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# G6 m4-g-lesson 29-t

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### G6 m4-g-lesson 29-t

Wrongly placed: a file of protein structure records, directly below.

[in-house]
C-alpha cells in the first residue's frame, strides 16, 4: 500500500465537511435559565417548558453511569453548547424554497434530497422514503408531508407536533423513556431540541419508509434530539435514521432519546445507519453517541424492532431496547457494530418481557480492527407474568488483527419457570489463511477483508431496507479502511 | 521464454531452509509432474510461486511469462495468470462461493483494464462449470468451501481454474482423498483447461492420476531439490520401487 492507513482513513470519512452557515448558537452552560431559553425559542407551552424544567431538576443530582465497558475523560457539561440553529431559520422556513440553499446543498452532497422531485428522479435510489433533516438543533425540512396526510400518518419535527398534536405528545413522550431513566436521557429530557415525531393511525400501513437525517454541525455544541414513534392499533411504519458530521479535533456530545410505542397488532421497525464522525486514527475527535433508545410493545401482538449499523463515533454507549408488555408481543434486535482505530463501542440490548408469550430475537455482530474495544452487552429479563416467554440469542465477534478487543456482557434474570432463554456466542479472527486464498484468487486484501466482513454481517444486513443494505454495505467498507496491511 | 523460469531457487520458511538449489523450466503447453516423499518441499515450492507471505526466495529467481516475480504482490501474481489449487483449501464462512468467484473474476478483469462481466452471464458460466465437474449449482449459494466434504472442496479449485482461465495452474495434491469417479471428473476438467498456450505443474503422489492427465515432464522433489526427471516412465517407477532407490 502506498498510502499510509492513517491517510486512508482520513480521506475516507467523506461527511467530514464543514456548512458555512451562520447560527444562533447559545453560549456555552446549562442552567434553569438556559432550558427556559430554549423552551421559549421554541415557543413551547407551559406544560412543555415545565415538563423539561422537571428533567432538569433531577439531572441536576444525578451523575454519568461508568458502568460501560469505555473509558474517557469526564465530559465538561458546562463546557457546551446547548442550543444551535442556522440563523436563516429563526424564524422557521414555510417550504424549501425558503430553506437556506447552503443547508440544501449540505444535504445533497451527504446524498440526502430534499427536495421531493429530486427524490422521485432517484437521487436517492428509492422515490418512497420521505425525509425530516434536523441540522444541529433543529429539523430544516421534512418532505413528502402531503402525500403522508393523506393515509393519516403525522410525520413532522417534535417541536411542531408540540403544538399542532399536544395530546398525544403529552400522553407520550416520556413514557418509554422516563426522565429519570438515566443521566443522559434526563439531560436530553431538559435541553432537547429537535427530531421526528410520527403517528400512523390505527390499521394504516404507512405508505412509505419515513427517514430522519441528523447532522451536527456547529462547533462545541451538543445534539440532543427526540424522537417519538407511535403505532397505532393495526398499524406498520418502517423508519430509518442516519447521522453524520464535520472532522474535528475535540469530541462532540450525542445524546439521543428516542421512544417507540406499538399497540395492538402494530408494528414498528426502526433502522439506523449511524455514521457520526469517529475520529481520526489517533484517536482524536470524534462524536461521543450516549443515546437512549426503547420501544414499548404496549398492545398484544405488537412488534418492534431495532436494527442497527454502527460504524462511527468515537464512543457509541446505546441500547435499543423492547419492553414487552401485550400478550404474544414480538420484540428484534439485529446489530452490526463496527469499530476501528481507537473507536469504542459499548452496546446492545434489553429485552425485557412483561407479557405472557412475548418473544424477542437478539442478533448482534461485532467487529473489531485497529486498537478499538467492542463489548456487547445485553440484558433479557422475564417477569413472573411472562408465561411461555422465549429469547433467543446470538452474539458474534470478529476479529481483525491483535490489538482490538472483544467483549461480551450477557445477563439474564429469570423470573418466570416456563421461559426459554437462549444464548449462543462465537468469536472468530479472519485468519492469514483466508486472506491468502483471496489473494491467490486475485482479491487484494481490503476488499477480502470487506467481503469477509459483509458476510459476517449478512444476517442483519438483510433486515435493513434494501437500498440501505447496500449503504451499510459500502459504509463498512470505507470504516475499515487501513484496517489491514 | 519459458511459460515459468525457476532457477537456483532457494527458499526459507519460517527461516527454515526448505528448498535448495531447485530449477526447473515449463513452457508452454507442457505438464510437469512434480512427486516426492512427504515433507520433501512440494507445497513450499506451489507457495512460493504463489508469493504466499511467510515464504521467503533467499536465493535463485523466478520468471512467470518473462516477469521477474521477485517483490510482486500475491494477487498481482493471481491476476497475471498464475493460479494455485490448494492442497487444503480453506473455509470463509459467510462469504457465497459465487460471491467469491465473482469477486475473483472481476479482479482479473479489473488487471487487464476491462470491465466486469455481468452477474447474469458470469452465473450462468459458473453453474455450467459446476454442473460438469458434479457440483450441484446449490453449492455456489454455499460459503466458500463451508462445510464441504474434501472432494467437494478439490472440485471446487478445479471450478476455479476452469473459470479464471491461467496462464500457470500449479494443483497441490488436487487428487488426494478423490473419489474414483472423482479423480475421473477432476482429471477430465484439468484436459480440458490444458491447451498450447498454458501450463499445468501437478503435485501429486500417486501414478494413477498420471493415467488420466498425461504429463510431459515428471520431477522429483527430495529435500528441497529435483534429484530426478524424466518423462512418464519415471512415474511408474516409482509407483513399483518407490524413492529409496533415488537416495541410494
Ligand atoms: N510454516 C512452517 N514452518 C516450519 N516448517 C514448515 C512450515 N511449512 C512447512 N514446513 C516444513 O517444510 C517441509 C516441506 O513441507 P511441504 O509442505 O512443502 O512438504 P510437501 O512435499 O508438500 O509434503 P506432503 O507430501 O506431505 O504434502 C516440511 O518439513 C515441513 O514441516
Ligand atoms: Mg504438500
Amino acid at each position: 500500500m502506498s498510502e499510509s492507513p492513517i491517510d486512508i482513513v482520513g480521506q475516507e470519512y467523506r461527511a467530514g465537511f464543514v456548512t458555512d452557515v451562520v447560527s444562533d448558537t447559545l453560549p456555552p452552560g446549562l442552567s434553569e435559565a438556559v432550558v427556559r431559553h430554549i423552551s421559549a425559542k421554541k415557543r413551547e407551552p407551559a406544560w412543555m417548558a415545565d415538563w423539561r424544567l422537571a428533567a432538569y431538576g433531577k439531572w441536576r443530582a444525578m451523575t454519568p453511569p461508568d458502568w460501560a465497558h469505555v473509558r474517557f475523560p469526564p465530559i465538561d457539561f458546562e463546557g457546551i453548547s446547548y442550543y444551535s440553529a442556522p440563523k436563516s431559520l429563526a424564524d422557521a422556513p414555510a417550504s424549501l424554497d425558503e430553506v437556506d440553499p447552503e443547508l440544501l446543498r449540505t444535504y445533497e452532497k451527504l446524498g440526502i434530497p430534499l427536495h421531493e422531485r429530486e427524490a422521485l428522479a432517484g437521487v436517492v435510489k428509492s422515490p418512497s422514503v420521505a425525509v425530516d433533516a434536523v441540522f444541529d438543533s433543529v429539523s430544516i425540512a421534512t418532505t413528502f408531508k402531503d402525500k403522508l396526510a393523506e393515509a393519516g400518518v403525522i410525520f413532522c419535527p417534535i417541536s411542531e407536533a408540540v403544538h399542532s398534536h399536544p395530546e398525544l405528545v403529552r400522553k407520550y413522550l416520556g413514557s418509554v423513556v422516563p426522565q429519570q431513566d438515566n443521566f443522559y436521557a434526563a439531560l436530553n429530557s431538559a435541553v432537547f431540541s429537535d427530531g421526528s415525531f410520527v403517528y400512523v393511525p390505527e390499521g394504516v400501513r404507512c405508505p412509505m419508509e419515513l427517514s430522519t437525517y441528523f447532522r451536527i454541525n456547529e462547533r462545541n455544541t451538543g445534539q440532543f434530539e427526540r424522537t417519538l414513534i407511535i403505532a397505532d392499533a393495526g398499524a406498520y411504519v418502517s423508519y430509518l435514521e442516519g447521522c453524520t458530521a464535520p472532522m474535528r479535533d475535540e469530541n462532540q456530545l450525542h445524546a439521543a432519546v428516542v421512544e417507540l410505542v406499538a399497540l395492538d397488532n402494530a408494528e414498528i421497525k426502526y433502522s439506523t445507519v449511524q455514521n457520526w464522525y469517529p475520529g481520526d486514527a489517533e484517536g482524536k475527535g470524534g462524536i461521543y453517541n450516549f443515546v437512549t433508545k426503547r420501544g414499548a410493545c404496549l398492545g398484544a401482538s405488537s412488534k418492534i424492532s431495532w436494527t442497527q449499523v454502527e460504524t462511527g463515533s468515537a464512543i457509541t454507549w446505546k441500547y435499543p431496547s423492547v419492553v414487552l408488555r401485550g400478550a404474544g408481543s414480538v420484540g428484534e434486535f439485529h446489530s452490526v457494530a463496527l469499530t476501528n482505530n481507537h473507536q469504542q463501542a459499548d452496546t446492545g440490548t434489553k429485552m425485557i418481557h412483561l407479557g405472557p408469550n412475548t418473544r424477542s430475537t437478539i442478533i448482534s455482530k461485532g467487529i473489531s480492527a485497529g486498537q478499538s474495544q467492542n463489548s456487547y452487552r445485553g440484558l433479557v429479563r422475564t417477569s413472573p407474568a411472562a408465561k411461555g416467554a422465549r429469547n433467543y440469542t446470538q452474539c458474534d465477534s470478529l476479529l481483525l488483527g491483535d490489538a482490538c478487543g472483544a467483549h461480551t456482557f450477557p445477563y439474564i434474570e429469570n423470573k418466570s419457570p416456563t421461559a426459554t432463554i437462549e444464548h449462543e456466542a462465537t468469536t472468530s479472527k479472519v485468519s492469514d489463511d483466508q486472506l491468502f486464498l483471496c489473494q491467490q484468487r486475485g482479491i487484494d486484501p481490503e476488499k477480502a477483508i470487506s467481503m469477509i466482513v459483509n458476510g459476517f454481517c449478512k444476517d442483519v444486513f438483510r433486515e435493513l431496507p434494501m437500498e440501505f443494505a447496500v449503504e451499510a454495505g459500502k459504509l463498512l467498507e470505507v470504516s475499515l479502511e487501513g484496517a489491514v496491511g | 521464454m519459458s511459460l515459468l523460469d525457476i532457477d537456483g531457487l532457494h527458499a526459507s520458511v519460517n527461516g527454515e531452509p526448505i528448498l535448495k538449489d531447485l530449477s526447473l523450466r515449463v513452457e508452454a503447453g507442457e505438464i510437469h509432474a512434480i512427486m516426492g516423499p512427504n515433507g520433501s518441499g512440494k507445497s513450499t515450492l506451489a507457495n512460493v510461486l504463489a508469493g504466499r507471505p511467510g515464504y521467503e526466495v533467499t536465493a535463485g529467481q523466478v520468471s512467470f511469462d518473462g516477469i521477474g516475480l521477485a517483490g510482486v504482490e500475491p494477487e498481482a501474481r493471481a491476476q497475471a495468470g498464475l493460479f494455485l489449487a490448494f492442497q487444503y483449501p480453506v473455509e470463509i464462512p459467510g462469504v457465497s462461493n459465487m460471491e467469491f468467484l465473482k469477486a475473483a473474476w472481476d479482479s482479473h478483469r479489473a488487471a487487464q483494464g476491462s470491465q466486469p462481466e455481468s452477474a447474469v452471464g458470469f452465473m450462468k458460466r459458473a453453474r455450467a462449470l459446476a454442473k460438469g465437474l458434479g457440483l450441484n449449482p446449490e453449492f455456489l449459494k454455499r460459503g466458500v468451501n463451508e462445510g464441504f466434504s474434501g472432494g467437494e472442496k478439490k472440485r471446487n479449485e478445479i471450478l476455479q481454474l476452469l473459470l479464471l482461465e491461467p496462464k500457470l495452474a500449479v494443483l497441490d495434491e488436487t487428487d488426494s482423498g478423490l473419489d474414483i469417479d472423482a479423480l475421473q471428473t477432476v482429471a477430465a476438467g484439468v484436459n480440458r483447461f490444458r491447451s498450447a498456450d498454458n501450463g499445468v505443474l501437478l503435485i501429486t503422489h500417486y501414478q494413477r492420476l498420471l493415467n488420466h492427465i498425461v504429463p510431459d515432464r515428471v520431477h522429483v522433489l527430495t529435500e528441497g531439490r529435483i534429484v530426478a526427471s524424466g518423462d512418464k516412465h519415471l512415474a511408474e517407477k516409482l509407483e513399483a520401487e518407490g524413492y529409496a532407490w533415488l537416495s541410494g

1. 1. Lesson 29: Multi-Step Problems—All Operations Date: 5/8/14 306 © 2013 Common Core, Inc. Some rights reserved. commoncore.org This work is licensed under a Creative Commons Attribution-NonCommercial-ShareAlike 3.0 Unported License. NYS COMMON CORE MATHEMATICS CURRICULUM 6•4Lesson 29 𝟏, 𝟒𝟎𝟎 Lesson 29: Multi-Step Problems—All Operations Student Outcomes  Students use their knowledge of simplifying expressions, order of operations and properties of equality to calculate the solution of multi-step equations. Students use tables to determine their answer.  Students check to determine if their solution makes the equation true. Classwork Example 1 (20 minutes) Students participate in the discussion by answering the teacher’s questions and following along in their student materials. Example 1 The school librarian, Mr. Marker, knows the library has 𝟏, 𝟒𝟎𝟎 books, but wants to reorganize how the books are displayed on the shelves. Mr. Marker needs to know how many fiction, nonfiction, and resource books are in the library. He knows that the library has four times as many fiction books as resource books and half as many nonfiction books as fiction books. If these are the only types of books in the library, how many of each type of book are in the library? Give students time to work individually or with a partner in order to attempt to make sense of the problem. Students may attempt to solve the problem on their own prior to the following discussion. Draw a tape diagram to represent the total number of books in the library. Draw two more tape diagrams, one to represent the number of fictions books in the library and one to represent the number of resource books in the library. Resource Books: Fiction Books: What variable should we use throughout the problem? We should use 𝒓 to represent the number of resource books in the library because it represents the fewest books. Choosing the variable to represent a different type of book we would create fractions throughout the problem. Write the relationship between resource books and fiction books algebraically. If we let 𝒓 represent the number of resource books, then 𝟒𝒓 represents the number of fiction books. Draw a tape diagram to represent the number of nonfiction books. Nonfiction Books: MP.1